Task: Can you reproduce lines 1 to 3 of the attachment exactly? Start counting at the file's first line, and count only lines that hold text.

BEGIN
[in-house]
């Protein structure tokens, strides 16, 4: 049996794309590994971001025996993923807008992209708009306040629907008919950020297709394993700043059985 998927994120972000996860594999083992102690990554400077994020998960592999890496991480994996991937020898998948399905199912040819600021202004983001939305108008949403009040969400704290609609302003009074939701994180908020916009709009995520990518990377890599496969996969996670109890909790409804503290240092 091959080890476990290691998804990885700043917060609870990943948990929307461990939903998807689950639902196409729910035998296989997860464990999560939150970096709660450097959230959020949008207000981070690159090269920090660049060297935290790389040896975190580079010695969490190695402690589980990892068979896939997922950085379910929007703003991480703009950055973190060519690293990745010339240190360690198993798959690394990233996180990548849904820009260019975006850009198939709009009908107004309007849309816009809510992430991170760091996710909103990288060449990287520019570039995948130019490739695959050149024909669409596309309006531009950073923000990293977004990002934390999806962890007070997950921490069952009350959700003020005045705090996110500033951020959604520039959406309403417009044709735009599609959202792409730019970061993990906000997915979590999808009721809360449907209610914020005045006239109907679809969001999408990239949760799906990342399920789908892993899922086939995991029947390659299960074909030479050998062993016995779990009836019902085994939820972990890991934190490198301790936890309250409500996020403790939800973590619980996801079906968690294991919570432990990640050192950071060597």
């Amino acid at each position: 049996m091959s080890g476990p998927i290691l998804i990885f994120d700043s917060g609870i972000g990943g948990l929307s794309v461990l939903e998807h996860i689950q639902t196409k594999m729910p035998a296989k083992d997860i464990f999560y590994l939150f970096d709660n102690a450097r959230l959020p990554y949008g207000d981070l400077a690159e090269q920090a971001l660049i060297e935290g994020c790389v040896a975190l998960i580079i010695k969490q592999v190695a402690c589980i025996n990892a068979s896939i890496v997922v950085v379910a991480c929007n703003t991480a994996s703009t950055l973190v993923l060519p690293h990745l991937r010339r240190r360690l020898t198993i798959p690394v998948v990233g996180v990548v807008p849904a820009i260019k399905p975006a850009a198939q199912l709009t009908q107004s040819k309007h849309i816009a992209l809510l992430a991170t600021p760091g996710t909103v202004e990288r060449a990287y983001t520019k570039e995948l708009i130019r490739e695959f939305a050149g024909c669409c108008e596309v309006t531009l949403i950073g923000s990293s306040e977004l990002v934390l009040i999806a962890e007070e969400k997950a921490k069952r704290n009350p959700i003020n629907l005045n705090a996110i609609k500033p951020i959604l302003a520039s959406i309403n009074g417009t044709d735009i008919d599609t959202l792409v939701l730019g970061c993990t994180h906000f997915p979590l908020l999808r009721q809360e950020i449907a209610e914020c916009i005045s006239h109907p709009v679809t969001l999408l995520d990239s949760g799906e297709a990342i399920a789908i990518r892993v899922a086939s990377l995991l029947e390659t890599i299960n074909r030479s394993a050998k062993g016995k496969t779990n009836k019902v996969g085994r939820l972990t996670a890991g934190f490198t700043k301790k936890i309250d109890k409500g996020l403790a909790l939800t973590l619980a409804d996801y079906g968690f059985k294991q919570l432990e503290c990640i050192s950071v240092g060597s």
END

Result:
[in-house]
């Protein structure tokens, strides 16, 4: 049996794309590994971001025996993923807008992209708009306040629907008919950020297709394993700043059985 998927994120972000996860594999083992102690990554400077994020998960592999890496991480994996991937020898998948399905199912040819600021202004983001939305108008949403009040969400704290609609302003009074939701994180908020916009709009995520990518990377890599496969996969996670109890909790409804503290240092 091959080890476990290691998804990885700043917060609870990943948990929307461990939903998807689950639902196409729910035998296989997860464990999560939150970096709660450097959230959020949008207000981070690159090269920090660049060297935290790389040896975190580079010695969490190695402690589980990892068979896939997922950085379910929007703003991480703009950055973190060519690293990745010339240190360690198993798959690394990233996180990548849904820009260019975006850009198939709009009908107004309007849309816009809510992430991170760091996710909103990288060449990287520019570039995948130019490739695959050149024909669409596309309006531009950073923000990293977004990002934390999806962890007070997950921490069952009350959700003020005045705090996110500033951020959604520039959406309403417009044709735009599609959202792409730019970061993990906000997915979590999808009721809360449907209610914020005045006239109907679809969001999408990239949760799906990342399920789908892993899922086939995991029947390659299960074909030479050998062993016995779990009836019902085994939820972990890991934190490198301790936890309250409500996020403790939800973590619980996801079906968690294991919570432990990640050192950071060597």
């Amino acid at each position: 049996m091959s080890g476990p998927i290691l998804i990885f994120d700043s917060g609870i972000g990943g948990l929307s794309v461990l939903e998807h996860i689950q639902t196409k594999m729910p035998a296989k083992d997860i464990f999560y590994l939150f970096d709660n102690a450097r959230l959020p990554y949008g207000d981070l400077a690159e090269q920090a971001l660049i060297e935290g994020c790389v040896a975190l998960i580079i010695k969490q592999v190695a402690c589980i025996n990892a068979s896939i890496v997922v950085v379910a991480c929007n703003t991480a994996s703009t950055l973190v993923l060519p690293h990745l991937r010339r240190r360690l020898t198993i798959p690394v998948v990233g996180v990548v807008p849904a820009i260019k399905p975006a850009a198939q199912l709009t009908q107004s040819k309007h849309i816009a992209l809510l992430a991170t600021p760091g996710t909103v202004e990288r060449a990287y983001t520019k570039e995948l708009i130019r490739e695959f939305a050149g024909c669409c108008e596309v309006t531009l949403i950073g923000s990293s306040e977004l990002v934390l009040i999806a962890e007070e969400k997950a921490k069952r704290n009350p959700i003020n629907l005045n705090a996110i609609k500033p951020i959604l302003a520039s959406i309403n009074g417009t044709d735009i008919d599609t959202l792409v939701l730019g970061c993990t994180h906000f997915p979590l908020l999808r009721q809360e950020i449907a209610e914020c916009i005045s006239h109907p709009v679809t969001l999408l995520d990239s949760g799906e297709a990342i399920a789908i990518r892993v899922a086939s990377l995991l029947e390659t890599i299960n074909r030479s394993a050998k062993g016995k496969t779990n009836k019902v996969g085994r939820l972990t996670a890991g934190f490198t700043k301790k936890i309250d109890k409500g996020l403790a909790l939800t973590l619980a409804d996801y079906g968690f059985k294991q919570l432990e503290c990640i050192s950071v240092g060597s």